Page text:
Dynasty Warriors 7
The art of score
Choose your weapons
Once in the thick of the action animation, backdrops and effects are okay, but never spectacular. Draw distances are unforgivably poor, with garrisons and war machines suddenly popping into existence. Similarly, groups of soldiers will appear on the battlefield, as if by magic. Character models can also be unwieldy and appear awkward, particularly if asked to do anything except run or fight. One particular section, in which you must ‘climb’ a rock face, is of particular embarrassment as the character model hops jarringly up the unconvincing terrain.
Tai Chi break?
Each fighter is able to hold two weapons and switching between the two is essential to prolong combos and up the damage quotas. Faced with a choice of weapons from the humble sword, through to pike, club, rapier, tonfas, claws and more, you’ll soon be wreaking a particularly deadly havoc on the field of war, as the kill counter gleefully spirals forever up.
Disappointingly, however, while there are a huge number of weapons on offer, each of the game’s heroes wielding swords, axes, and the like, are exactly like the next – seemingly the motion capture and animation budget didn’t stretch to include different techniques within the same weapon category. Hero characters might be capable of felling fifty enemy soldiers with the merest swipe of a sword, but it will always be the same swipe; not ideal when it comes to keeping things fresh.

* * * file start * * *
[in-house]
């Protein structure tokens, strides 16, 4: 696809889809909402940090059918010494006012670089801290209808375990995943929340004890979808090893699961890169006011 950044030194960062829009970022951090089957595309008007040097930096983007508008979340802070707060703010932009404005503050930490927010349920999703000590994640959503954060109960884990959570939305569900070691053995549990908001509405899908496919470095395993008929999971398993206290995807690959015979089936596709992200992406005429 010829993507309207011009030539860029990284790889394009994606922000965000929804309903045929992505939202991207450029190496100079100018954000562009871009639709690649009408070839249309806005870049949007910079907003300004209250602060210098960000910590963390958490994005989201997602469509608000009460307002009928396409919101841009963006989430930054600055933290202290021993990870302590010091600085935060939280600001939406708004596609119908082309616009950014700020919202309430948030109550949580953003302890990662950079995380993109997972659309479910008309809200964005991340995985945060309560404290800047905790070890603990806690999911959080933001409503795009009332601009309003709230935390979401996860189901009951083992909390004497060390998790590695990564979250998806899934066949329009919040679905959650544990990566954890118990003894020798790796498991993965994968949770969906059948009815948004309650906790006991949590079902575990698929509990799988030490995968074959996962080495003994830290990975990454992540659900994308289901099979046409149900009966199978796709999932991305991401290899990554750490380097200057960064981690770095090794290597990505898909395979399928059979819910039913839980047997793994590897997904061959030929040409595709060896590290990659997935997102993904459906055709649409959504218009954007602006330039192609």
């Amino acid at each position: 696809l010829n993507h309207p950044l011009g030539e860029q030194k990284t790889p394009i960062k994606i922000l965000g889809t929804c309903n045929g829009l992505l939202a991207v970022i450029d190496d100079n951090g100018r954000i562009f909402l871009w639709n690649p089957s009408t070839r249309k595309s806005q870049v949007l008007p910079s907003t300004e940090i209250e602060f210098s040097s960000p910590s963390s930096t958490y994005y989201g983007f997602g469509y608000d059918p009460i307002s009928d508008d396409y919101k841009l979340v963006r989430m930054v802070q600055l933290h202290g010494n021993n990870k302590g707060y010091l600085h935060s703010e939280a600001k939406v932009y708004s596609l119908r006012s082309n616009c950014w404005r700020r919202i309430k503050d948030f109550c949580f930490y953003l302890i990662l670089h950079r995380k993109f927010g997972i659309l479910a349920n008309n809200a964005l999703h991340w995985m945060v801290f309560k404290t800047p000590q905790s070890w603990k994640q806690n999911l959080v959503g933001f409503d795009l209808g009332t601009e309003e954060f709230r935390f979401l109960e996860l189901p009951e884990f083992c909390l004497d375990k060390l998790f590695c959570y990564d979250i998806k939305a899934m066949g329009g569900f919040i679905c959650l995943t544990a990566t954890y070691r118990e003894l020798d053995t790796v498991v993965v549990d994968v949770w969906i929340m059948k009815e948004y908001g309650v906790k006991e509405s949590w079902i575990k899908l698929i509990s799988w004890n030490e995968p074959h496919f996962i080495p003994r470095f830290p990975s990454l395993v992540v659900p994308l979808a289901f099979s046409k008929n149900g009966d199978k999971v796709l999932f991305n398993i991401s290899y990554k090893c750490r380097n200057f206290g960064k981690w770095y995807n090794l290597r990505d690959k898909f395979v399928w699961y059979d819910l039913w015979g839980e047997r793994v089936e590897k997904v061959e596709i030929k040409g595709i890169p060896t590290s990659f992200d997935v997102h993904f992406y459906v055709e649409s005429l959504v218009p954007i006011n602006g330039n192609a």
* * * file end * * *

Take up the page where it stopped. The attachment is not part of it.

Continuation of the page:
As in previous games, the hostiles on show are a mix of foot soldiers, captains and generals – only the latter two categories offering any sort of resistance. Despite often being surrounded by fifty or more soldiers you’ll rarely feel threatened. In fact, in my experience, most game over screens tended to be caused either by one of a fraction of singularly powerful enemies, such as the peerless Lu Bu, or else a mission-critical friendly unit dashing off to his death; much to my personal chagrin.
Fighting largely consists of hammering the standard attack button while interposing a strong attack here and there in order to pull off a variety of finishes to your combos. Once fully charged, it’s also possible to unleash so-called ‘Musou’ attacks, magical assaults ideal for causing widespread damage and knocking down all hostiles, regardless of size and strength. It’s a simplistic formula, but one which becomes oddly hypnotic due to the sheer number of foes cast asunder.